"It is really hard to paint hair," I said after having already cleared up the idea that children would not be painting their hair, but would be mixing colors to recreate the color of their hair on paper. "It would be easy to paint your hair. You would just need white and black," said one of the Tracks children.
"And it would be really easy to paint your hair because you don't even have to paint your hair," intoned one of the other Tracks.
So true. I am not painting my hair on paper or otherwise, the children are. She caught me up in a truth. These are the kind of moments that I both treasure and dread. The moments when the "it" is caught up by one of the children or the parents and all "its" layers of intended, imagined, and perceived shininess are peeled away.
The moments in which "it" is peeled away can be hilarious or really hard to hear and sometimes they are both, but in any case, they strike a truth. The thing revealed is not always a whole truth. It is more often just bit of truth, something I have to pause and consider. Is it the way I messaged something? Is it an unrealistic expectation that I have shaped? And something I do all the time...Am I saying we when I mean you?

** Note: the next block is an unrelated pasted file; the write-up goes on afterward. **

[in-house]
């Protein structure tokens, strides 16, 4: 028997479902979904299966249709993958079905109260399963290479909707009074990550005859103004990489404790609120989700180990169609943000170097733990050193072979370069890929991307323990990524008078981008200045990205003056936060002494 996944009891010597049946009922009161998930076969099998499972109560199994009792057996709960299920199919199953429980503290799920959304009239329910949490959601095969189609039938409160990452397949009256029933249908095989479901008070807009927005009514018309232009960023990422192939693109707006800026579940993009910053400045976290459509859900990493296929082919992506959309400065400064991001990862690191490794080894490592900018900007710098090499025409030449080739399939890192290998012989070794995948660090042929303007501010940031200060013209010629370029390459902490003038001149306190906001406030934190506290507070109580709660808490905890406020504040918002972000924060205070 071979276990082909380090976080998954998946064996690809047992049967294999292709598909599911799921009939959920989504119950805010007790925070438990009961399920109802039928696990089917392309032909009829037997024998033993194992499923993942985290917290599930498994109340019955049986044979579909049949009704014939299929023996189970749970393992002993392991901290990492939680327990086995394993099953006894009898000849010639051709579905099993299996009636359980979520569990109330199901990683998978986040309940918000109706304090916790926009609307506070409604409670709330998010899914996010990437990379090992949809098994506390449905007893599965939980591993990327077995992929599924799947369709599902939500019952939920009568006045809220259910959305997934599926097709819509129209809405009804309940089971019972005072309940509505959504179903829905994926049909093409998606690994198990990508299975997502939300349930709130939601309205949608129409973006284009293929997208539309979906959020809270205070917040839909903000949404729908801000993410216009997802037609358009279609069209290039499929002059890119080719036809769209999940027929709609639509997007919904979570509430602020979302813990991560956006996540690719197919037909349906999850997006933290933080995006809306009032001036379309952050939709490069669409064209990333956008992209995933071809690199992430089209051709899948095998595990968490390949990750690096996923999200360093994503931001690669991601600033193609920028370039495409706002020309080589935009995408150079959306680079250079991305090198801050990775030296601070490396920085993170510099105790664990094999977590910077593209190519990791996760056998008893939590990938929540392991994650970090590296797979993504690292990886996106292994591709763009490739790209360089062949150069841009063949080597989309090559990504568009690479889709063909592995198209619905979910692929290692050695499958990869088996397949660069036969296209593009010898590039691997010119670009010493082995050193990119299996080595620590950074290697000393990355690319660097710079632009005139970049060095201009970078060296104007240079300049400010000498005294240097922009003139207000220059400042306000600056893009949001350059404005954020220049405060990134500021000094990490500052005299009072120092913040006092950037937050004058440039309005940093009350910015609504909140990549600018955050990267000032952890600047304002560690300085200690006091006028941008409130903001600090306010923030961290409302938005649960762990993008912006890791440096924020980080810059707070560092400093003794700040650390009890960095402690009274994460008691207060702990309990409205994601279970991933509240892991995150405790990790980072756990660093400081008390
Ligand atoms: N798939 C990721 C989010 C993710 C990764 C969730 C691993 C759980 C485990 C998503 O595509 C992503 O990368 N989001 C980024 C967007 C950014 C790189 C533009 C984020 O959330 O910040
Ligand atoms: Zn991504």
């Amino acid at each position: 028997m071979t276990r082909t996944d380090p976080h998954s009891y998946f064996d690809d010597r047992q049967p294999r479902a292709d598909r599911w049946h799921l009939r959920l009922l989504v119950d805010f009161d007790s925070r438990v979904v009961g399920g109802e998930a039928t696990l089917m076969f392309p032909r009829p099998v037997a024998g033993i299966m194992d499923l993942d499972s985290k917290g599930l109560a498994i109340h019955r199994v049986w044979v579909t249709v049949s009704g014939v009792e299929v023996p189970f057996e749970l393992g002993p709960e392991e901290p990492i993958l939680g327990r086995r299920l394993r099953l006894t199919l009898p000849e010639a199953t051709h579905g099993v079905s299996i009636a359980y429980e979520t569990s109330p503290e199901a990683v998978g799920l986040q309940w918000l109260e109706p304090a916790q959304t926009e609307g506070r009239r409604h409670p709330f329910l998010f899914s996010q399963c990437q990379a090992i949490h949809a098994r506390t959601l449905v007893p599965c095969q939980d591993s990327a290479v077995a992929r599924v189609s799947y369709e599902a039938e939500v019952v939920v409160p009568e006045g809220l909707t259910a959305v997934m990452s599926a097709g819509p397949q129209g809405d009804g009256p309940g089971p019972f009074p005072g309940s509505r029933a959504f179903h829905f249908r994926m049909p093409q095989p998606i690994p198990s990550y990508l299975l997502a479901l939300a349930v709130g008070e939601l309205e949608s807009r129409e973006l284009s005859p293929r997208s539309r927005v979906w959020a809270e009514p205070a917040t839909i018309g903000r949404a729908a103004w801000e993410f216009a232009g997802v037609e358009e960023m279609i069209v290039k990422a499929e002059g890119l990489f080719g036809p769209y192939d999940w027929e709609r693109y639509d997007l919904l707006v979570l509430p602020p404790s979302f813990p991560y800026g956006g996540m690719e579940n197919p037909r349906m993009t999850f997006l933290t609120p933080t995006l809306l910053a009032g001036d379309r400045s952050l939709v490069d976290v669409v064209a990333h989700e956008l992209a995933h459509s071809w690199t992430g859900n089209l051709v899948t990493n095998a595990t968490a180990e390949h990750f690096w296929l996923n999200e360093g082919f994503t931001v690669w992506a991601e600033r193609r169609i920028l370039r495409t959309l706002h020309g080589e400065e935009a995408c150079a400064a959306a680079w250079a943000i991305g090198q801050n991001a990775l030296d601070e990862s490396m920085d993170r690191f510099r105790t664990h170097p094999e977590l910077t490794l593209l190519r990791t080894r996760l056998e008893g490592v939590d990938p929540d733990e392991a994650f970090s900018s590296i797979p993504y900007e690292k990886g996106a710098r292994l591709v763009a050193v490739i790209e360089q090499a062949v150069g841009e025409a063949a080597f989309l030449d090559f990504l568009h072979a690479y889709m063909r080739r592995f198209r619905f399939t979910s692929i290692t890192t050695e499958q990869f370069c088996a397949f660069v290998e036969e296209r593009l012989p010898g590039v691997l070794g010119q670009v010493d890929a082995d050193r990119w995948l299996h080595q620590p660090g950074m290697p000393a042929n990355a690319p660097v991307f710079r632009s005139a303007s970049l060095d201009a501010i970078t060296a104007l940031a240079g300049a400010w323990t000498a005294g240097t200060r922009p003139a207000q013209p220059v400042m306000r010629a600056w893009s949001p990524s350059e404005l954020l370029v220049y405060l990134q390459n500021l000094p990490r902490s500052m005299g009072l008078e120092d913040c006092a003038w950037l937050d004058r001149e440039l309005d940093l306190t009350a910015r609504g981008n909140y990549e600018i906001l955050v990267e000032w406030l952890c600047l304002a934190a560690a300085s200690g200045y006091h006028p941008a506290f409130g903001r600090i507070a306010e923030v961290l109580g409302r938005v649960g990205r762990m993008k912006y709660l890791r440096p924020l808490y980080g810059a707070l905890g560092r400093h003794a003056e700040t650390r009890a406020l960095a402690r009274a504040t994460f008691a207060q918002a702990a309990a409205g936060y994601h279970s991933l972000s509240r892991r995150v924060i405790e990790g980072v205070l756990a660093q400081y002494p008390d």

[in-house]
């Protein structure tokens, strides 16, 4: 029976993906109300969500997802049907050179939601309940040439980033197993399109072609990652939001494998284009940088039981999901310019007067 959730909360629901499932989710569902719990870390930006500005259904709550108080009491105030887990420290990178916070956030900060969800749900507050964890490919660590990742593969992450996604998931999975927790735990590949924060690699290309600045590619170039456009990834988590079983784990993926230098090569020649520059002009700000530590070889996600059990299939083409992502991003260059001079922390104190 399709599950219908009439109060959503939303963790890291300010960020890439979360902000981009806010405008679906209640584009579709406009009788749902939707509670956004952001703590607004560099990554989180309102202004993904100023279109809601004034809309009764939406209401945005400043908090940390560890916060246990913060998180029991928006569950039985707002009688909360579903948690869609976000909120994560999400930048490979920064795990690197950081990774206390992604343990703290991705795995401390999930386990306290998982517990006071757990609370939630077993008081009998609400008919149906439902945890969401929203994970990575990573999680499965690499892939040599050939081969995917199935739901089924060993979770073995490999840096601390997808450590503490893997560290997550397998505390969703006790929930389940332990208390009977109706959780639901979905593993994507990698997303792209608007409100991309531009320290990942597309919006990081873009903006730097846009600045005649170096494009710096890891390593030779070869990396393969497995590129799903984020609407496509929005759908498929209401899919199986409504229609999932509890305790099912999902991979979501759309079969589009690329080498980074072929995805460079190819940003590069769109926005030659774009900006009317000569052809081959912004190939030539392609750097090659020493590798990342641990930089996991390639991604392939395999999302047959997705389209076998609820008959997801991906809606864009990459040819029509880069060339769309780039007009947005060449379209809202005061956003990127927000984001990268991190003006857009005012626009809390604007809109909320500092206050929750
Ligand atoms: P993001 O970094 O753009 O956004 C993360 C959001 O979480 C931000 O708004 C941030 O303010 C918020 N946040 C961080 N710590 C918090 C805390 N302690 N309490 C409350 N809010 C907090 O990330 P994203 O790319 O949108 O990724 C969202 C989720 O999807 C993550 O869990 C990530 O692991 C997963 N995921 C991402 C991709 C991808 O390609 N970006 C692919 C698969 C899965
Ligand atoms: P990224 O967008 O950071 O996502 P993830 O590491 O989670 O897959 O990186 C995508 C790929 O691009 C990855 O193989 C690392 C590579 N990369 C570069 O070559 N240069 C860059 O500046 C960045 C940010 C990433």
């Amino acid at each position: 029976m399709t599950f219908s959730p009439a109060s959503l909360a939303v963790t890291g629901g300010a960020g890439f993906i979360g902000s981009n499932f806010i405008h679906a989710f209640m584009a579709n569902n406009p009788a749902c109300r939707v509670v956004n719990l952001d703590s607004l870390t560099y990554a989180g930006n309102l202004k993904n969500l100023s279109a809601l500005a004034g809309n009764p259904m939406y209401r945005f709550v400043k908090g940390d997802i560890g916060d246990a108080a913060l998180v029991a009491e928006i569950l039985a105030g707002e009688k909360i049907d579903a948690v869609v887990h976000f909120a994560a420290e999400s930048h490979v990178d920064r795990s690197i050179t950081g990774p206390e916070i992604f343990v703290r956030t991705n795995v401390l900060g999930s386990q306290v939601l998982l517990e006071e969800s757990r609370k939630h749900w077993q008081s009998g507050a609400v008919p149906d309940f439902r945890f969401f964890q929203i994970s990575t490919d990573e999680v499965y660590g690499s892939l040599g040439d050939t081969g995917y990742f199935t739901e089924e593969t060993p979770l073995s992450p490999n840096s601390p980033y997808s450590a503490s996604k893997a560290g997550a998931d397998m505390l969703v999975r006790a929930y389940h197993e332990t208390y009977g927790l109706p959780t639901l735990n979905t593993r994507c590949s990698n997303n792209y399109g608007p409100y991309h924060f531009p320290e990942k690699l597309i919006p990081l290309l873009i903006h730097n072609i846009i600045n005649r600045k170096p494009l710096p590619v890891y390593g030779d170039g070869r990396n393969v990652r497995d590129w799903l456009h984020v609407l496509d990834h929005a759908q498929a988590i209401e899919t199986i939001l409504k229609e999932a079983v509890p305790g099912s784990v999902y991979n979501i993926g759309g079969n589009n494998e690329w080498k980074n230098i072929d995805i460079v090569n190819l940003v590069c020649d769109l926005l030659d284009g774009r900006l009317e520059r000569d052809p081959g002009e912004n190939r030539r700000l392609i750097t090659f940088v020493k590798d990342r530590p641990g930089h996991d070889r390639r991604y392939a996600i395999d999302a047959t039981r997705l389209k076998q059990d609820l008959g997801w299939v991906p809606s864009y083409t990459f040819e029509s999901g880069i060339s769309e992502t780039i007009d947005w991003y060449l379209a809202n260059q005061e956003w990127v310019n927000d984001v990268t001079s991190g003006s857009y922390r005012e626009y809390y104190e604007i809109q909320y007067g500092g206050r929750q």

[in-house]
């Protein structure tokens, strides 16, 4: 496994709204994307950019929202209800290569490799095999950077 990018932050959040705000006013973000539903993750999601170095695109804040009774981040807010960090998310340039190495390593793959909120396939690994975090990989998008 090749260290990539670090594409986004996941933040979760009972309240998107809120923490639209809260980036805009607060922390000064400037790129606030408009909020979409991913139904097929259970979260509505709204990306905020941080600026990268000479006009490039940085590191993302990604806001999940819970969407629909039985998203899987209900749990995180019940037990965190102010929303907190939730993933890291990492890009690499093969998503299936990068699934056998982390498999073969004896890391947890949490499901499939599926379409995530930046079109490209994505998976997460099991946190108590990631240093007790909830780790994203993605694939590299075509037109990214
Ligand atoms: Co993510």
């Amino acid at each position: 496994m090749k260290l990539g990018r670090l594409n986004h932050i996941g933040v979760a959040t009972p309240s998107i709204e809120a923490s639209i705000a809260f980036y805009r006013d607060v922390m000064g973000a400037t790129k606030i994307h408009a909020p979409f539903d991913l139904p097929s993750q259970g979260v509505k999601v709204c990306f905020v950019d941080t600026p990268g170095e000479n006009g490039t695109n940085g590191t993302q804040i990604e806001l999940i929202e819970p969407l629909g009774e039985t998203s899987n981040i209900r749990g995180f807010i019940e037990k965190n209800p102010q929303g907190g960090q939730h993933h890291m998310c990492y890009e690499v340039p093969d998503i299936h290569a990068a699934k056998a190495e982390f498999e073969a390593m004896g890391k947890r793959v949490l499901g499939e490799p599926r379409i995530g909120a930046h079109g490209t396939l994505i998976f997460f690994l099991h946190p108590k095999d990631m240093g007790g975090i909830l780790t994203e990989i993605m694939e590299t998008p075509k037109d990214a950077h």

Children will be very direct, unnervingly so. You will know when you have to brush your teeth, when you have splattered paint across your forehead, or when you have made poor fashion choices. Children will set you straight on that kind of stuff.
Parents will too. This is the thing about working at a cooperative school. They may not tell you about that paint splatter or your fashion choices, but they will talk to you directly about curriculum, about delivery of message, and how to do things better. And guess what? Sometimes, maybe even a lot times, they are right, not always right, but sometimes. Just as I am sometimes wrong.
Checking it at the door, doesn't mean leaving it outside. This means that you check it, as you walk in, and look through and past the peeling away of the layers. I mean, the thing MUST be peeled away sometimes! The thing left could be a precious jewel, not so easily discarded or it could be rotten at the core and then you just get that right into the compost bin!
Oh and also brush your teeth.